"... We consider the problem of inferring the structure of a network from cooccurrence data: observations that indicate which nodes occur in a signaling pathway but do not directly reveal node order within the pathway. This problem is motivated by network inference problems arising in computational biolo ..."
Abstract
 Add to MetaCart
We consider the problem of inferring the structure of a network from cooccurrence data: observations that indicate which nodes occur in a signaling pathway but do not directly reveal node order within the pathway. This problem is motivated by network inference problems arising in computational biology and communication systems, in which it is difficult or impossible to obtain precise time ordering information. Without order information, every permutation of the activated nodes leads to a different feasible solution, resulting in combinatorial explosion of the feasible set. However, physical principles underlying most networked systems suggest that not all feasible solutions are equally likely. Intuitively, nodes that cooccur more frequently are probably more closely connected. Building on this intuition, we model path cooccurrences as randomly shuffled samples of a random walk on the network. We derive a computationally efficient network inference algorithm and, via novel concentration inequalities for importance sampling estimators, prove that a polynomial complexity Monte Carlo version of the algorithm converges with high probability.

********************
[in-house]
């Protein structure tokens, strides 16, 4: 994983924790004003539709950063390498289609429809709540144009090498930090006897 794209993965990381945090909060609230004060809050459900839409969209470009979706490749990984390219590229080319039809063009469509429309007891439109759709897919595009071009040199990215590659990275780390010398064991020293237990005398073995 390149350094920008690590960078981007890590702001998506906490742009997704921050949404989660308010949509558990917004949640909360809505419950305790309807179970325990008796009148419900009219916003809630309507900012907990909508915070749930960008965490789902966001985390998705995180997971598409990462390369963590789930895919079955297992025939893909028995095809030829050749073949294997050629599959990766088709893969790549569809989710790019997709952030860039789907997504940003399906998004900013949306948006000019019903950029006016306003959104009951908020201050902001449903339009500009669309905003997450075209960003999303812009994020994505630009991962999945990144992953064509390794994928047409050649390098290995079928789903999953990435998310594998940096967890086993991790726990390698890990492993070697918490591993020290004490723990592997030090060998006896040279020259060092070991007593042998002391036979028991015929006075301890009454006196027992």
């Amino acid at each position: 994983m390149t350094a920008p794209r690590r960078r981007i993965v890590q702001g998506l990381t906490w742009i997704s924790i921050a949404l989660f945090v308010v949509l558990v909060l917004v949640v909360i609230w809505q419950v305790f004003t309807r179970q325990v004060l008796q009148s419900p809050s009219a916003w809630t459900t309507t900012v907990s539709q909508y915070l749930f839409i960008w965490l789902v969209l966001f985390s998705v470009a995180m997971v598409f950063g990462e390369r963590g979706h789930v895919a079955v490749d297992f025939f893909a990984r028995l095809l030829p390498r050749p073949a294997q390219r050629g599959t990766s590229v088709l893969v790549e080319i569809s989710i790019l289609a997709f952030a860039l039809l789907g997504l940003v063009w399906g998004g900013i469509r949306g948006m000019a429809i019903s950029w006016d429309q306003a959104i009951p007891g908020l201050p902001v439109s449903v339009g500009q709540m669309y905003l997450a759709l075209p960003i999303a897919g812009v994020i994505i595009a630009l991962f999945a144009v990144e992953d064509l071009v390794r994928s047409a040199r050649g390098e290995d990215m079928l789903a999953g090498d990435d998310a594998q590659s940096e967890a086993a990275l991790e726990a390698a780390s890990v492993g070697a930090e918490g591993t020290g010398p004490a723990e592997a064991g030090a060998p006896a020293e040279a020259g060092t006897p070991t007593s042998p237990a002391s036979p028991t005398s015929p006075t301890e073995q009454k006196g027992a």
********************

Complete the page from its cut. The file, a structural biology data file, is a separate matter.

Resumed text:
METHODOLOGY ARTICLE Open Access
"... A general coexpression networkbased approach to gene expression analysis: comparison and applications ..."
Abstract
 Add to MetaCart
(Show Context)
A general coexpression networkbased approach to gene expression analysis: comparison and applications